What Might a Presidential Inauguration Look Like in the COVID Age?

Few American traditions are as grandiose as the presidential inauguration. Thousands descend on the National Mall, as ranking members of government, former presidents, and other dignitaries sit on the Capitol’s front steps, all in witness of the President-Elect taking the official oath of office. But in the age of COVID-19, such a massive convergence of people couldn’t be riskier.

While President Trump would have likely advocated for an old-fashioned inauguration packed with spectators had he won reelection, President-Elect Joe Biden is more likely to take the safe route. After all, their rivaling campaigns painted two very different approaches to COVID precautions. While Trump continued to hold large rallies packed with people who by-and-large eschewed facial coverings, the Biden campaign was a much more sated affair. The Democrat avoided massive crowds for the majority of his 2020 candidacy, and held a limited number of drive-in rallies toward the end.

Now, those familiar with the President-Elect’s thinking say that Biden’s inauguration, slated for January 20, 2021, will likely scale-down the typical pomp and circumstance in exchange for a pandemic-appropriate affair.

Tradition vs. Reality

On Monday, Tony Allen, the chief executive of Biden’s inaugural committee, said he would try to balance precedent with the very real health concerns likely to persist even in January.

“We will honor the American inaugural traditions and engage Americans across the country while keeping everybody healthy and safe,” Allen commented. So how might that look?

For one, members of the bipartisan Senate inaugural committee are intent on keeping some of the iconic imagery. Members hope that Biden will take the oath of office and deliver an address outside the West Front of the Capitol, as nearly all his predecessors have. Making that happen, however, will require other sacrifices.

The committee is likely to slash the number of dignitaries who sit on the Capitol steps around the President-Elect. And even those who make the cut (like Supreme Court Justices, former presidents, and members of congressional leadership) will probably have to distance from one another and wear masks. Some may also be compelled to take a coronavirus test.

But the bigger challenge will likely regard managing the public. Crowds of adoring fans typically flock to the National Mall to observe the spectacle, or to cheer-on the new president as he parades down Pennsylvania Avenue toward the White House. Congress, meanwhile, typically distributes some 200,000 tickets to everyday citizens who want to watch the festivities.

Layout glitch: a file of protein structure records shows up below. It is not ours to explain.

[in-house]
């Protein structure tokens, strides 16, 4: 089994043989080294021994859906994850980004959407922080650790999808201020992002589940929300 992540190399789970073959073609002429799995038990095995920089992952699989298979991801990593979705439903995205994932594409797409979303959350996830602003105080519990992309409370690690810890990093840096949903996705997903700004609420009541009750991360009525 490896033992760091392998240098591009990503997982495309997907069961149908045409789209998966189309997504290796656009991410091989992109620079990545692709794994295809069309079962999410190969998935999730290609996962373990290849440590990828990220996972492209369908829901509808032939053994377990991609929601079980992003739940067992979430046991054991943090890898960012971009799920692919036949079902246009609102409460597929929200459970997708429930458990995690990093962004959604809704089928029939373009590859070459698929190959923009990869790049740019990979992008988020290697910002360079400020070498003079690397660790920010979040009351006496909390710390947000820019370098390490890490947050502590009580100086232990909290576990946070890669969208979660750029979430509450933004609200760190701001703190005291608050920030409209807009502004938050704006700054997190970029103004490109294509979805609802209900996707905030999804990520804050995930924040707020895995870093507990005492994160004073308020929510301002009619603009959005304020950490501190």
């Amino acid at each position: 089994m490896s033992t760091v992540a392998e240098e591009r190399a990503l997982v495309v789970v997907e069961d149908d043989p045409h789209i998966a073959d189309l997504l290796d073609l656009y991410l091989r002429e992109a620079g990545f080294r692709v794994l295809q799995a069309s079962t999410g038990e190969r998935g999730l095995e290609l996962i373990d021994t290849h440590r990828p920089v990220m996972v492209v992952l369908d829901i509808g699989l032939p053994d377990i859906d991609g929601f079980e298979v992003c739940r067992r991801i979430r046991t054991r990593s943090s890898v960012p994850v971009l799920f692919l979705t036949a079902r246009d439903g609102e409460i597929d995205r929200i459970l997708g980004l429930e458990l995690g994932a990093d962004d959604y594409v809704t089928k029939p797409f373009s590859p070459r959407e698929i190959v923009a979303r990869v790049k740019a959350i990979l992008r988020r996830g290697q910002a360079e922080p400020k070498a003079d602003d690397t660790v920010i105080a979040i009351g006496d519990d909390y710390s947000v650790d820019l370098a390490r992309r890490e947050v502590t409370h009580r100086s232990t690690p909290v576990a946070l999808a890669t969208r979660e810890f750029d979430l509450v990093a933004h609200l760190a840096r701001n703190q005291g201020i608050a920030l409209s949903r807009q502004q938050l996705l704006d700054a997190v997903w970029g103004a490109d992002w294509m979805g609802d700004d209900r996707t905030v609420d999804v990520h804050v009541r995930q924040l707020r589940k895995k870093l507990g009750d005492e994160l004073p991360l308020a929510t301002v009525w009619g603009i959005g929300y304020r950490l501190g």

But the ranking members of the inaugural committee, Republican Sen. Roy Blunt and Democratic Sen. Amy Klobuchar, say they will have to reduce that number this year. Still, there’s no guaranteeing that supporters (or protestors) won’t crowd the nation’s capital nonetheless.

Trump Snub?

Another big question mark regards which former presidents will attend the inauguration. Traditionally, every living former officeholder attends the event as a sign of goodwill for the democratic process. In 2017, every living former president and their spouse attended the inauguration of Donald Trump, with the exception of President George H. W. Bush, who could not make it due to his declining health. (Bush died the following year). But his son, former President George W. Bush, attended with his wife Laura, as did former Presidents Jimmy Carter, Bill Clinton, and outgoing President Barack Obama. Even Hillary Clinton, who lost a grueling election against Trump, attended in her function as a former first lady.

But Donald Trump has yet to concede defeat to Joe Biden while he continues to baselessly argue that Biden only won the election as the result of “voter fraud.” Trump may choose to snub the event, joining the ranks of only three former presidents who refused to attend their successor’s swearing-in. (Those historic sore losers include John Adams, John Quincy Adams, and Andrew Jackson).

Keep it Safe

If we look at the Biden campaign as a guide, it is likely that the President-Elect will err on the side of caution. One of the major reasons that the Biden campaign stuck to the so-called “basement strategy” (which had the candidate staying at home through much of the race, recording video messages from his basement) was to model proper behavior to the country. Fulfilling his promise to take the pandemic seriously and follow the advice of experts, Biden will likely want his inauguration to display the sort of discretion he would encourage of all Americans.